Alaska Refuge, Partners Protect Remote Villages from Wildfire

August 2007

The U.S. Fish and Wildlife Service continued its efforts this year to protect remote Alaskan villages within refuge boundaries from wildland fire.

In areas near villages where large wildland fires must be suppressed, prescribed burns and mechanical treatments are conducted in cooperation with local villages to help maintain the role of fire in the ecosystem and to reduce wildfire risk.

Among the recent projects, Yukon Flats National Wildlife Refuge recently used machinery to reduce the risk of refuge wildfires spreading to the village of Beaver, population 80. The deciduous forest around the town contains dense areas of highly flammable spruce seedlings. Warm summers also have dried up the lakes around Beaver, which now are covered with dense stands of highly flammable grass that could potentially carry wildland fire to the village.

Last year Alaska Fire Service, firefighters from Yukon Flats refuge and emergency firefighters from Beaver applied prescribed fire to three dry, grassy lakebeds totaling 145 acres. This year, fire staff will use machinery to connect the three burned lakebeds by clearing fire lanes through the forest. This will create a semicircle of protective fire breaks around the village. The woody vegetation will be piled and burned near the Yukon River during other prescribed fires supervised by refuge staff.

Fire management staff from the Service’s office in Fairbanks also began two more several risk reduction projects this year. The Service-sponsored projects in the adjacent communities of Bettles and Evansville in the foothills of the Brooks Range near Kanuti National Wildlife Refuge, is a continuation of a project started in 2006. Kanuti refuge maintains a field station at Bettles.

The goal of the local project is to reduce the risk of wildfire spreading from adjacent federal lands by thinning highly flammable black spruce stands in and around the community.  The work is being conducted by a local crew hired by the Evansville Tribal Council and assisted by the Bettles Volunteer Fire Department.  The thinning project will continue until July 2008.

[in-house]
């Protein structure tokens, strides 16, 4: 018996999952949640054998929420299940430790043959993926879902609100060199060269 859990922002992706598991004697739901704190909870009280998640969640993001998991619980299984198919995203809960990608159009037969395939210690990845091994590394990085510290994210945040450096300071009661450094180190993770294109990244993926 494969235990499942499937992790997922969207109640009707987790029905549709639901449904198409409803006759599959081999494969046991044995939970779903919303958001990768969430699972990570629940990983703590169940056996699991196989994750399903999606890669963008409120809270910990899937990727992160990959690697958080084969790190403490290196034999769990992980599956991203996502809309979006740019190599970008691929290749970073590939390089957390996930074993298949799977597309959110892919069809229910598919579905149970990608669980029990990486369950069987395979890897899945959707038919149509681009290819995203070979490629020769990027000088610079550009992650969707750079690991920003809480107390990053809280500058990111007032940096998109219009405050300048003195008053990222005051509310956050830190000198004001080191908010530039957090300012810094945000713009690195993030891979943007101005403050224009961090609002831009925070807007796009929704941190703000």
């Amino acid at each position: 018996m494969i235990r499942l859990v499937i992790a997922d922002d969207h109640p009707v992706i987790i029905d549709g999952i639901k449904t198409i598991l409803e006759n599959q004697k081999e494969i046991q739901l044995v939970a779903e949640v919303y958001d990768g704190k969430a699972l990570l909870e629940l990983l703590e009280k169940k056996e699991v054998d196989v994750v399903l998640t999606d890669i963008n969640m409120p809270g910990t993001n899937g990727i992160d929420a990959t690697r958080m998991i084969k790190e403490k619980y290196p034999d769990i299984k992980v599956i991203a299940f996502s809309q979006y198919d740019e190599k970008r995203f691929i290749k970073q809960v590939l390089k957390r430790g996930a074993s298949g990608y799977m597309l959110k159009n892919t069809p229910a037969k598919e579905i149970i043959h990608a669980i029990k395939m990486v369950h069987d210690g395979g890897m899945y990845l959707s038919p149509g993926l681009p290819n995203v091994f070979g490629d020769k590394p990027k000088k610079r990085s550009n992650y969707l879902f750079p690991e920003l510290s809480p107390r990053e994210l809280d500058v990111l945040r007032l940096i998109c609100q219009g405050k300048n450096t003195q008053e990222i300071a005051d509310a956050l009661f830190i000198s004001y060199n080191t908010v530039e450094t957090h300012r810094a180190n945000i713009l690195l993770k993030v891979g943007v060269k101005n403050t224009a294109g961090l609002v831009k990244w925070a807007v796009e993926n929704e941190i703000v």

The project will eventually result in forest thinning on 57 acres near residences and public areas. The prescribed fires near Evansville were held on an open gravel bar of the nearby Koyukuk River.  This project is similar to a 2003-04 project at Allakaket, west of the Kanuti refuge, where Service conducted an extensive thinning project around that community.

The third largest conservation area in the National Wildlife Refuge System, the nine-million acre Yukon Flats National Wildlife Refuge is located in eastern interior Alaska.
Yukon Flats has a continental sub-arctic climate, with great seasonal extremes in temperature and daylight. Summer temperatures can reach 100 degrees, warmer than any other comparable latitude in North America. Winter temperatures can drop to -70F.

The refuge supports the highest density of breeding ducks in Alaska, and includes one of the greatest waterfowl breeding areas in North America. Since 1981, Yukon Flats has had more than 260 lightning-caused fires burn in excess of 2.5 million acres. The combination of fire and flood has created an area rich in wildlife.

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